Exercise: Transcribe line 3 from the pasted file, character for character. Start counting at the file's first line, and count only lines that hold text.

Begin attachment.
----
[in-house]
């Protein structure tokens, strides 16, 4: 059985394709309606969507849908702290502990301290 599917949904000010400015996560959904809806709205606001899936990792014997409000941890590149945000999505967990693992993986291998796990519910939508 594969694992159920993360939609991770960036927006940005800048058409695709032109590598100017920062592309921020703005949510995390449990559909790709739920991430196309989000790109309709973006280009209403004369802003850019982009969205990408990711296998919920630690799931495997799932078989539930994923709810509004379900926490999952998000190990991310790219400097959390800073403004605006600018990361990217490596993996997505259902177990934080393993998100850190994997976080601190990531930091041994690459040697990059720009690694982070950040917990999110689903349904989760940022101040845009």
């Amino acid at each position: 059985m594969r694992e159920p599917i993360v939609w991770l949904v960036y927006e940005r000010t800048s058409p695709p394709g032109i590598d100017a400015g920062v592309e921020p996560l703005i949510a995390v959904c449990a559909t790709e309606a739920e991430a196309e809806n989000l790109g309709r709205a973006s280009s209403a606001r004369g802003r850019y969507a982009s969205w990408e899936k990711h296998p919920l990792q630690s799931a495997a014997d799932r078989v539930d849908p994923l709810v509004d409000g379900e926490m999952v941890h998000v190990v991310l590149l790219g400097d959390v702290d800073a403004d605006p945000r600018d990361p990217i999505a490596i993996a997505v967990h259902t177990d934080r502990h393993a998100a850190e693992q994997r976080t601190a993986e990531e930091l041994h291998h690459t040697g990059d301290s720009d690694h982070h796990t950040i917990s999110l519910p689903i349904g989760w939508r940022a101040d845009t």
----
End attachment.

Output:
């Amino acid at each position: 059985m594969r694992e159920p599917i993360v939609w991770l949904v960036y927006e940005r000010t800048s058409p695709p394709g032109i590598d100017a400015g920062v592309e921020p996560l703005i949510a995390v959904c449990a559909t790709e309606a739920e991430a196309e809806n989000l790109g309709r709205a973006s280009s209403a606001r004369g802003r850019y969507a982009s969205w990408e899936k990711h296998p919920l990792q630690s799931a495997a014997d799932r078989v539930d849908p994923l709810v509004d409000g379900e926490m999952v941890h998000v190990v991310l590149l790219g400097d959390v702290d800073a403004d605006p945000r600018d990361p990217i999505a490596i993996a997505v967990h259902t177990d934080r502990h393993a998100a850190e693992q994997r976080t601190a993986e990531e930091l041994h291998h690459t040697g990059d301290s720009d690694h982070h796990t950040i917990s999110l519910p689903i349904g989760w939508r940022a101040d845009t």